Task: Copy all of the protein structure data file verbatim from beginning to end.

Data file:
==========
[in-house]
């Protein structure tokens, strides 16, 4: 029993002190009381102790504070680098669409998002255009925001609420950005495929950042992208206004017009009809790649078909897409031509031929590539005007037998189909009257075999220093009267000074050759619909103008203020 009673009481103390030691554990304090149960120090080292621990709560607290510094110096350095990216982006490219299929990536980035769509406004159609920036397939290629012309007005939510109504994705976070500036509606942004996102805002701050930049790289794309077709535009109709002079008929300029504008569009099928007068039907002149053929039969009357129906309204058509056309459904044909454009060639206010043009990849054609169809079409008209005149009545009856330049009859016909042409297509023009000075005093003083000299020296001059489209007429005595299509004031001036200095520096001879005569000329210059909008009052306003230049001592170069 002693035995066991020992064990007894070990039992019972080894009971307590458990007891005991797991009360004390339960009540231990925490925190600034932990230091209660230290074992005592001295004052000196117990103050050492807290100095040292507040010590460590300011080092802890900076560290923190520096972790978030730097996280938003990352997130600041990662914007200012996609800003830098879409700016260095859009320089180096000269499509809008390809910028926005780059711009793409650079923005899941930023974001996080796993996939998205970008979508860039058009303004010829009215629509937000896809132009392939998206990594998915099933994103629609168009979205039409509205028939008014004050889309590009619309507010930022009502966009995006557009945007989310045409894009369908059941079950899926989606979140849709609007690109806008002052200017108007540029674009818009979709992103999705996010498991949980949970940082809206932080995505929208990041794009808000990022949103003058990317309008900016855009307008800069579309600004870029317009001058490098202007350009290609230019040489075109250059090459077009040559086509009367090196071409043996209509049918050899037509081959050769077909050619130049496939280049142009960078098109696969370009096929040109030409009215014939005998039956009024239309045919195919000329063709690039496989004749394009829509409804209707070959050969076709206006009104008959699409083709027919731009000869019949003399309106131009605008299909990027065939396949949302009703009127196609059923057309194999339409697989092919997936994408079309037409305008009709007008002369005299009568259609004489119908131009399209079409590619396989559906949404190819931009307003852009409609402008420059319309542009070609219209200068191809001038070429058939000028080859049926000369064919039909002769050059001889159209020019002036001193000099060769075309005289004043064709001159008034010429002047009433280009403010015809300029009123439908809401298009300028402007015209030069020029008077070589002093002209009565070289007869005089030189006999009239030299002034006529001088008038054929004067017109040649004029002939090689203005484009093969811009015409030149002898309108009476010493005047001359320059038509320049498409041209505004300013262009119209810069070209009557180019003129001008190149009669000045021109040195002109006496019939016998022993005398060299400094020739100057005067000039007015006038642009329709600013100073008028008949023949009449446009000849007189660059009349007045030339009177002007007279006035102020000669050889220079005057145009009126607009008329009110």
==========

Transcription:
[in-house]
């Protein structure tokens, strides 16, 4: 029993002190009381102790504070680098669409998002255009925001609420950005495929950042992208206004017009009809790649078909897409031509031929590539005007037998189909009257075999220093009267000074050759619909103008203020 009673009481103390030691554990304090149960120090080292621990709560607290510094110096350095990216982006490219299929990536980035769509406004159609920036397939290629012309007005939510109504994705976070500036509606942004996102805002701050930049790289794309077709535009109709002079008929300029504008569009099928007068039907002149053929039969009357129906309204058509056309459904044909454009060639206010043009990849054609169809079409008209005149009545009856330049009859016909042409297509023009000075005093003083000299020296001059489209007429005595299509004031001036200095520096001879005569000329210059909008009052306003230049001592170069 002693035995066991020992064990007894070990039992019972080894009971307590458990007891005991797991009360004390339960009540231990925490925190600034932990230091209660230290074992005592001295004052000196117990103050050492807290100095040292507040010590460590300011080092802890900076560290923190520096972790978030730097996280938003990352997130600041990662914007200012996609800003830098879409700016260095859009320089180096000269499509809008390809910028926005780059711009793409650079923005899941930023974001996080796993996939998205970008979508860039058009303004010829009215629509937000896809132009392939998206990594998915099933994103629609168009979205039409509205028939008014004050889309590009619309507010930022009502966009995006557009945007989310045409894009369908059941079950899926989606979140849709609007690109806008002052200017108007540029674009818009979709992103999705996010498991949980949970940082809206932080995505929208990041794009808000990022949103003058990317309008900016855009307008800069579309600004870029317009001058490098202007350009290609230019040489075109250059090459077009040559086509009367090196071409043996209509049918050899037509081959050769077909050619130049496939280049142009960078098109696969370009096929040109030409009215014939005998039956009024239309045919195919000329063709690039496989004749394009829509409804209707070959050969076709206006009104008959699409083709027919731009000869019949003399309106131009605008299909990027065939396949949302009703009127196609059923057309194999339409697989092919997936994408079309037409305008009709007008002369005299009568259609004489119908131009399209079409590619396989559906949404190819931009307003852009409609402008420059319309542009070609219209200068191809001038070429058939000028080859049926000369064919039909002769050059001889159209020019002036001193000099060769075309005289004043064709001159008034010429002047009433280009403010015809300029009123439908809401298009300028402007015209030069020029008077070589002093002209009565070289007869005089030189006999009239030299002034006529001088008038054929004067017109040649004029002939090689203005484009093969811009015409030149002898309108009476010493005047001359320059038509320049498409041209505004300013262009119209810069070209009557180019003129001008190149009669000045021109040195002109006496019939016998022993005398060299400094020739100057005067000039007015006038642009329709600013100073008028008949023949009449446009000849007189660059009349007045030339009177002007007279006035102020000669050889220079005057145009009126607009008329009110």